Tumblr

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Tumblr

A microblogging website founded in 2007 by David Karp. Noted for its ease of use, people can create short entries and post them in a matter of minutes. Four years after its inception, Tumblr eclipsed the well-known WordPress blogging site in number of users, and by 2013, more than 100 million Tumblr microblogs were hosted. The name comes from "tumblelog," which was a new term coined in the mid-2000s for a short-form blog. In 2013, Tumblr was acquired by Yahoo!.

Between Twitter and WordPress
Tumblr's huge popularity is due to how it fits into the blogging world. Entries can be much longer than Twitter posts, which are confined to 280 characters, but they tend to be smaller than standard blog entries that are often articles about a subject. A Tumblr entry can also be nothing more than a single image. For more information, visit www.tumblr.com. See microblog, Twitter and WordPress.
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References in periodicals archive ?
On tumblr, you will post text, photos, quotes, links, music, and videos from wherever you happen to be in a tumblelog." See Rudiger Lohlker, "Tumbling Along the Straight Path--Jihadis] on tumblr.com," University of Vienna, August 2012.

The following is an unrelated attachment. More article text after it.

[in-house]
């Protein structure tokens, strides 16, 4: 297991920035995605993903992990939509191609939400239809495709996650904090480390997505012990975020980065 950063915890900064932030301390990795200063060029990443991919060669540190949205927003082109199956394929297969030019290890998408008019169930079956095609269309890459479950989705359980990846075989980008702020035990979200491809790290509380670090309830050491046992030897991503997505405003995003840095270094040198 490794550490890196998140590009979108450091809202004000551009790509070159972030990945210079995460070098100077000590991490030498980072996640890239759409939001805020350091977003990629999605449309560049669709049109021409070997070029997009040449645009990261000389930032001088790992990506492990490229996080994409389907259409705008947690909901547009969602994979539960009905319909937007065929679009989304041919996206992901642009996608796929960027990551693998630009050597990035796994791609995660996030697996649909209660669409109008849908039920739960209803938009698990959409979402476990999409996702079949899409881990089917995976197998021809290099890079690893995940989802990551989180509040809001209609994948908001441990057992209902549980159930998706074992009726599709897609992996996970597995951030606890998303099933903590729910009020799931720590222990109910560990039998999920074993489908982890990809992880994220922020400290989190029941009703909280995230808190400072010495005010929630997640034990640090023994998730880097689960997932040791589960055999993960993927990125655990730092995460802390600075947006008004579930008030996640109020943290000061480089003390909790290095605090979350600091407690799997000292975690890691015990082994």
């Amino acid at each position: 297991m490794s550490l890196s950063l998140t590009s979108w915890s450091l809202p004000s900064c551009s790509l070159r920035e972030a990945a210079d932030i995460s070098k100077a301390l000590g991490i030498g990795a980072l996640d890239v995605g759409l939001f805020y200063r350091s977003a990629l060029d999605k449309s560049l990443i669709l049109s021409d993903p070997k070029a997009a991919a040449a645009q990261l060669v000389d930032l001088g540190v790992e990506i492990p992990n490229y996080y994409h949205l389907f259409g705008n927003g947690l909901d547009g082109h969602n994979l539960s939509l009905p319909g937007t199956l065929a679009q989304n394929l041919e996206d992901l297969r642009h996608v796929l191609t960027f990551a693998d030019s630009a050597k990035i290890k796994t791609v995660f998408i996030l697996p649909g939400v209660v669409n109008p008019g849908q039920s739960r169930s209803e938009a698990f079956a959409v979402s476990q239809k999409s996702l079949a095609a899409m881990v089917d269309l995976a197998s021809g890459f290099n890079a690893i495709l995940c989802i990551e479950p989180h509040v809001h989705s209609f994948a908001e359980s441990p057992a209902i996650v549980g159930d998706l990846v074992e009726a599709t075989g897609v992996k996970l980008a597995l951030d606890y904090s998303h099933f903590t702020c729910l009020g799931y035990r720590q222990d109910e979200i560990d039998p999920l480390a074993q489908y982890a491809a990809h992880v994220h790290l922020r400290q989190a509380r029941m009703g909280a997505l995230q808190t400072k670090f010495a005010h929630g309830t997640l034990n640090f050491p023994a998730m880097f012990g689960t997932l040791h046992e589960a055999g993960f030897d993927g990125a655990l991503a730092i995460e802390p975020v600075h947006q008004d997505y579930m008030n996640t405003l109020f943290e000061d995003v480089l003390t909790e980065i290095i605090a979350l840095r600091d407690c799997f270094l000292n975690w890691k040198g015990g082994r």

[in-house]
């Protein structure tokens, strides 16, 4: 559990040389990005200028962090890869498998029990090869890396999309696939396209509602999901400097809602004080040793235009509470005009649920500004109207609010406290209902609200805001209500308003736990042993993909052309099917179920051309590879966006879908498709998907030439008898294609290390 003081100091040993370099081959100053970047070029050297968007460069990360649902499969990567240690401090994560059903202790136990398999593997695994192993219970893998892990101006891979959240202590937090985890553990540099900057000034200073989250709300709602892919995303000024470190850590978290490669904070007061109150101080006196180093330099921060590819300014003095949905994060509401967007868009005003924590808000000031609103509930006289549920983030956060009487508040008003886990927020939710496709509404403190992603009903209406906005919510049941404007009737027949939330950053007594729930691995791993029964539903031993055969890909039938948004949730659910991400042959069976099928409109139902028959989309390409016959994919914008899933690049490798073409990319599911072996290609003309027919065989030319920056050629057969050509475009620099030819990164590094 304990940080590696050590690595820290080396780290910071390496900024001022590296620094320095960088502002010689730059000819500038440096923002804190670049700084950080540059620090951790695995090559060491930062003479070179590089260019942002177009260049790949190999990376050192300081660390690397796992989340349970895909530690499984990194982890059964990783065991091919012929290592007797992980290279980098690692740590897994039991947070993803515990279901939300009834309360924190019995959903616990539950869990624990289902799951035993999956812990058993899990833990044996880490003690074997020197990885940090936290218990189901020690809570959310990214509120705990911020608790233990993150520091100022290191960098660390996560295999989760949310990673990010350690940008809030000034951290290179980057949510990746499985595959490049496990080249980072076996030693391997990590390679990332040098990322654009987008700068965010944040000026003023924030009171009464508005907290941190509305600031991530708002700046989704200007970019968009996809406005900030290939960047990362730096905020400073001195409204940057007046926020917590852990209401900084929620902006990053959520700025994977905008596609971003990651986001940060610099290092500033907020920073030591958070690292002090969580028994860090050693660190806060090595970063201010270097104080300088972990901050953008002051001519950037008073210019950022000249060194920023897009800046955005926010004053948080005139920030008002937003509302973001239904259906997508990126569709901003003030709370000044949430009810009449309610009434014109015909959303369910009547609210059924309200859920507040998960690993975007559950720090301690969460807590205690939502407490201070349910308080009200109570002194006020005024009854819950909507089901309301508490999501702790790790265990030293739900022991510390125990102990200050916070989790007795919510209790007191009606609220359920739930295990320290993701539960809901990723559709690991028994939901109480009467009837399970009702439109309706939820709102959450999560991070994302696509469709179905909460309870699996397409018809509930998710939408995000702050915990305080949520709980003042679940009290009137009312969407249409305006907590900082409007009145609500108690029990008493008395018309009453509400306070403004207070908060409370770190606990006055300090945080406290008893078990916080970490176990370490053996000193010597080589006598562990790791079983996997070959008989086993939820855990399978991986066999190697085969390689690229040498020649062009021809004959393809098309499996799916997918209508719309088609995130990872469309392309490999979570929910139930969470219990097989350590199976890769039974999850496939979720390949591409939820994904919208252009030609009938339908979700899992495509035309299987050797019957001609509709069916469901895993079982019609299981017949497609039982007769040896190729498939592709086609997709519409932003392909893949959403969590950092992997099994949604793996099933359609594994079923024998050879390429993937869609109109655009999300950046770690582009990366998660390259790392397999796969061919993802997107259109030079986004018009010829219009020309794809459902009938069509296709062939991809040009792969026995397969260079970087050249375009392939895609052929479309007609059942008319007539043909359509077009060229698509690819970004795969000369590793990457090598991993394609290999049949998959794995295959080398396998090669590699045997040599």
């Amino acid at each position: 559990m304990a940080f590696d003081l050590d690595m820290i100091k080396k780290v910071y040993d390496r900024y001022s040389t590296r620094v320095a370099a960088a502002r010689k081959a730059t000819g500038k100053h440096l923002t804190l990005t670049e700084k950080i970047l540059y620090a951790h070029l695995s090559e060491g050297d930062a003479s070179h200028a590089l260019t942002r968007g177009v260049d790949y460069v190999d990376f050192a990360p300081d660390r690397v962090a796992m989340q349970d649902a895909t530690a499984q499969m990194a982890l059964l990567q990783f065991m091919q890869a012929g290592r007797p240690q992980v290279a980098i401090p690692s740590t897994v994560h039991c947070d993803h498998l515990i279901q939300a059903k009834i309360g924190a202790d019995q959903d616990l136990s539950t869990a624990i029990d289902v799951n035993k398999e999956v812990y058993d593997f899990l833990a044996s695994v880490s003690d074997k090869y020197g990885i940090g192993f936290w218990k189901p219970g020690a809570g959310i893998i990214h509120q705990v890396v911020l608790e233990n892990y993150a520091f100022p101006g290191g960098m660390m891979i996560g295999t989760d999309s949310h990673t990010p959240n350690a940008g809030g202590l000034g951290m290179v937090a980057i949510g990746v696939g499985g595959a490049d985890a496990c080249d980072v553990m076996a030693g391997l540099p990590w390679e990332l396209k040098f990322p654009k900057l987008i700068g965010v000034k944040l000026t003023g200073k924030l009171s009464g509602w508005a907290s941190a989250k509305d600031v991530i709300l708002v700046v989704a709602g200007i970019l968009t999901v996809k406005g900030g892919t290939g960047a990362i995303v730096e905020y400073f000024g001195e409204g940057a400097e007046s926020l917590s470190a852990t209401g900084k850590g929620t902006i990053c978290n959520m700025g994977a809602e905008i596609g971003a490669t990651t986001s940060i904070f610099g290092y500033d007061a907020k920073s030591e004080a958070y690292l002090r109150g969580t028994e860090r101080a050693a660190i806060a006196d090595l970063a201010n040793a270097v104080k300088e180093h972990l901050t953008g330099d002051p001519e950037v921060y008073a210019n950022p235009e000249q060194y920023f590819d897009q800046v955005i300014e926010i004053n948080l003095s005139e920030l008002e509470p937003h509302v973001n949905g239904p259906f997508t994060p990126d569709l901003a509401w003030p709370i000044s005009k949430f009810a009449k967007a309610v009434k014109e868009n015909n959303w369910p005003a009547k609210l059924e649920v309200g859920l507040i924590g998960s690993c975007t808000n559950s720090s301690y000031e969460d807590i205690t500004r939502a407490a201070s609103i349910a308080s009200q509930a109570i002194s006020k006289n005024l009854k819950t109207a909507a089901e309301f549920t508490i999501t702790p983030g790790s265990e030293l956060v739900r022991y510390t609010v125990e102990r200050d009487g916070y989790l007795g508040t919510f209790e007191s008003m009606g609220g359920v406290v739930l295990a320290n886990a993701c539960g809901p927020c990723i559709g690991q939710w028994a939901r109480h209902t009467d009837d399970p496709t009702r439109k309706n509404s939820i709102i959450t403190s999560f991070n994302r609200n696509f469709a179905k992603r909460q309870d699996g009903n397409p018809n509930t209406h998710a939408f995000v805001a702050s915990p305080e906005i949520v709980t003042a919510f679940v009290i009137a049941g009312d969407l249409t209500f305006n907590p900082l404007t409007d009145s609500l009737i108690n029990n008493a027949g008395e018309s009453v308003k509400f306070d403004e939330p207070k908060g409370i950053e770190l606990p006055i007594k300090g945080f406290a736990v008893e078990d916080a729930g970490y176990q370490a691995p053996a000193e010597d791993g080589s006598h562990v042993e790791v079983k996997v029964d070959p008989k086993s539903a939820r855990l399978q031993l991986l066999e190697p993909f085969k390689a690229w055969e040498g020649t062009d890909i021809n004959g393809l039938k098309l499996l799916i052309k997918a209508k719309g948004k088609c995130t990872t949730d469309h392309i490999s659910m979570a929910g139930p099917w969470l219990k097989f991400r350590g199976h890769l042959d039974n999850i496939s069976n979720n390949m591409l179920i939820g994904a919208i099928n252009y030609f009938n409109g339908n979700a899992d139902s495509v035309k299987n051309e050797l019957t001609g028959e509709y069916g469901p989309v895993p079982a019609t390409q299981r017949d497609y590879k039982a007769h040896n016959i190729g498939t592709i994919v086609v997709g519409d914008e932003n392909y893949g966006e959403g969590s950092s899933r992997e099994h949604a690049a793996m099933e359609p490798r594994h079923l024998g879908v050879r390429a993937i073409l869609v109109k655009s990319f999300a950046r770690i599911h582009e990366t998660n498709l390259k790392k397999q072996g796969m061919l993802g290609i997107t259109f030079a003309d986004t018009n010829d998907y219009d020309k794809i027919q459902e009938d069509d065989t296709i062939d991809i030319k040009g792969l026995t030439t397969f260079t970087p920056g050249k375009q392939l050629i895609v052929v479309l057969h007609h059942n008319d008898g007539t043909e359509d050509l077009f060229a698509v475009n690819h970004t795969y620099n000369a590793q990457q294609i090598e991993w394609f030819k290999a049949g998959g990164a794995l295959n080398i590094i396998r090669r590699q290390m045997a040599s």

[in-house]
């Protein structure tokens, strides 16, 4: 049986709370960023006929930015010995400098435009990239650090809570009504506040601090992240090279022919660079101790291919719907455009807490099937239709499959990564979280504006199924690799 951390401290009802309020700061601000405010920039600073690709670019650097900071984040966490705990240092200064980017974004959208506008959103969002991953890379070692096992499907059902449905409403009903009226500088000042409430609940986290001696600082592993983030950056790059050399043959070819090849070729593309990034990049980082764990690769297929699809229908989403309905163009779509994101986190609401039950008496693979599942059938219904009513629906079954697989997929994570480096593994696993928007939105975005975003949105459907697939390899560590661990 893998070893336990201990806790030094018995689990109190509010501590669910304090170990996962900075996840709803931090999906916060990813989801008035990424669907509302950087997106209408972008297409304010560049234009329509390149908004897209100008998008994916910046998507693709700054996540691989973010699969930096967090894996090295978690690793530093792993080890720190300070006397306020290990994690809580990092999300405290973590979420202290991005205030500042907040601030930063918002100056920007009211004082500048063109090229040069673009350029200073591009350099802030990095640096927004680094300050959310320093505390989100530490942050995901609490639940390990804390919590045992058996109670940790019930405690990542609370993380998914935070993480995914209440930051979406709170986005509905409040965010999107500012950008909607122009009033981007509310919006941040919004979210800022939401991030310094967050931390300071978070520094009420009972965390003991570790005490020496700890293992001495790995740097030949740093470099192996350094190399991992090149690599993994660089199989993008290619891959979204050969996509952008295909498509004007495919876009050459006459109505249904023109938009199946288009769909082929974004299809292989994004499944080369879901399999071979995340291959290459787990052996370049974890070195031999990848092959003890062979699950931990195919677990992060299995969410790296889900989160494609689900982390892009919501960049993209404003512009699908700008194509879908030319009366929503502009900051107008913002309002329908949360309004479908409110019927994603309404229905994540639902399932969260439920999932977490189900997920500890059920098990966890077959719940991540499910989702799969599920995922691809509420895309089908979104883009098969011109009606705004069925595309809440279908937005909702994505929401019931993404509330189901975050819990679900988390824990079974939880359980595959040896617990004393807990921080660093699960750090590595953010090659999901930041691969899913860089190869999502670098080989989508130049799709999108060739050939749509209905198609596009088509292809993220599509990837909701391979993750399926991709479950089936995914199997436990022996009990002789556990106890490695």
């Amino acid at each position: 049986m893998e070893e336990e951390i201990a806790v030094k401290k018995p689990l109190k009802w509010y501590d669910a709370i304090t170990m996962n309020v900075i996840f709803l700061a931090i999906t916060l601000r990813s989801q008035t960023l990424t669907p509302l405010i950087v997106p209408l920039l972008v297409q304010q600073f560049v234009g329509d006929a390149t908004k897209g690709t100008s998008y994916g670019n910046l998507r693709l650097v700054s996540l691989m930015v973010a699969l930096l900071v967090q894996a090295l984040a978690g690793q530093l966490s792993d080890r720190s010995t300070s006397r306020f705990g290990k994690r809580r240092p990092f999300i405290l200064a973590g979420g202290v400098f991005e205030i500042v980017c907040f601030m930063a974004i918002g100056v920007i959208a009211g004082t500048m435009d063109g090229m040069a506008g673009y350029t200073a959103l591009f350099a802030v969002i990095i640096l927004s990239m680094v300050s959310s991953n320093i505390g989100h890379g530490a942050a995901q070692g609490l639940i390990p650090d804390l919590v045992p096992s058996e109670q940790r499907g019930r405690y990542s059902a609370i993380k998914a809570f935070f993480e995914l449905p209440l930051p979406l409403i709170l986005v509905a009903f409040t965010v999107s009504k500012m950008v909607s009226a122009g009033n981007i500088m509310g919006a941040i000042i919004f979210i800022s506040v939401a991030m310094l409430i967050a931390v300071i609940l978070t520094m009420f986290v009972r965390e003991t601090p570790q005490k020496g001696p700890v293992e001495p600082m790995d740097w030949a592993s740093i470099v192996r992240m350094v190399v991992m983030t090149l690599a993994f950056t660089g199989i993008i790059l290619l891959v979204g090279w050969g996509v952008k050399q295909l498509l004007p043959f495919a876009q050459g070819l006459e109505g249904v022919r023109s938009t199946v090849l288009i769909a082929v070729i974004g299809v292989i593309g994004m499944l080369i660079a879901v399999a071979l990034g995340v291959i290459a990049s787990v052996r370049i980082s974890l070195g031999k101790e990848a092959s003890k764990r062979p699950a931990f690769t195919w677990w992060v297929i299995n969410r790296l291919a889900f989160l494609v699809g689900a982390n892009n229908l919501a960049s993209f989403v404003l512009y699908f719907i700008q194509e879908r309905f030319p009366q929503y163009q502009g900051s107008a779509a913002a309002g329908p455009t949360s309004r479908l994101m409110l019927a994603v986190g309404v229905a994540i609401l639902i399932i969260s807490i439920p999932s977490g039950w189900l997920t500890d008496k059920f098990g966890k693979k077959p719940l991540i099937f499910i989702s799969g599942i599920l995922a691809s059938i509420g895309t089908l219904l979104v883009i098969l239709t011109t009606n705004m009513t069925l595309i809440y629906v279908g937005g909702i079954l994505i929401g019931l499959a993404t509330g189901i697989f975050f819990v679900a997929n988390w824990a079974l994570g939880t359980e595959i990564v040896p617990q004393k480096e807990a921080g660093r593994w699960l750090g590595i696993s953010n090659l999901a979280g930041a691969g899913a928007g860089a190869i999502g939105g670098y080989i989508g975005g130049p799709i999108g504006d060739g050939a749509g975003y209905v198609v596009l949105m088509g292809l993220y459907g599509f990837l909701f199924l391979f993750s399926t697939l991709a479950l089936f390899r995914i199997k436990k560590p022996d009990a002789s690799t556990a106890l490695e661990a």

Simply put, users can sign up for free and post almost anything--text, photos, videos, chats, music, links--to their personal "tumblelog." While one could certainly use Tumblr to post 1,000-word original essays on, say, the latest film by Pedro Almodovar, the platform encourages a certain casualness.
On every Tumblr post there is a "reblog" button that allows one tumblelog's content to be shown on another.
"Tumblelogs are so named because they're much more akin to a stream of consciousness," explained the UK Telegraph in 2007.
Musician John Mayer, actor Aziz Ansari, the Universal Music record label, The Los Angeles Times, The New York Review of Books, Vice Magazine, and countless professional journalists (including, full disclosure, this writer) have tumblelogs.
Blogs have been accused of killing off zincs (though they are still being produced), and tumblelogs seem to channel the spirit of zincs more so than any long-form blog.
The reblog button may currently only be available on tumblelogs, but it's only a matter of time until this quick-and-easy curation function is adapted for the rest of the Internet.
The content on both sites tends towards the geeky, because they were created by geeks, but tumblelog content can cover anything - the important thing is the style of presentation.
A tumblelog dispenses with much of the extraneous stuff that comes with most blogs these days.
A tumblelog's items don't get titles of their own (there's no room for them, and no need), because they speak for themselves.
Tumblelogs are also something of a return to those distant early days of weblogs, back in the 1990s, when they were equally simple and mostly comprised links and nothing but links.
To get your head round the idea, go and look at the earliest tumblelogs, Projectionist (project.ioni.st) and Anarchaia (www.anarchaia.org).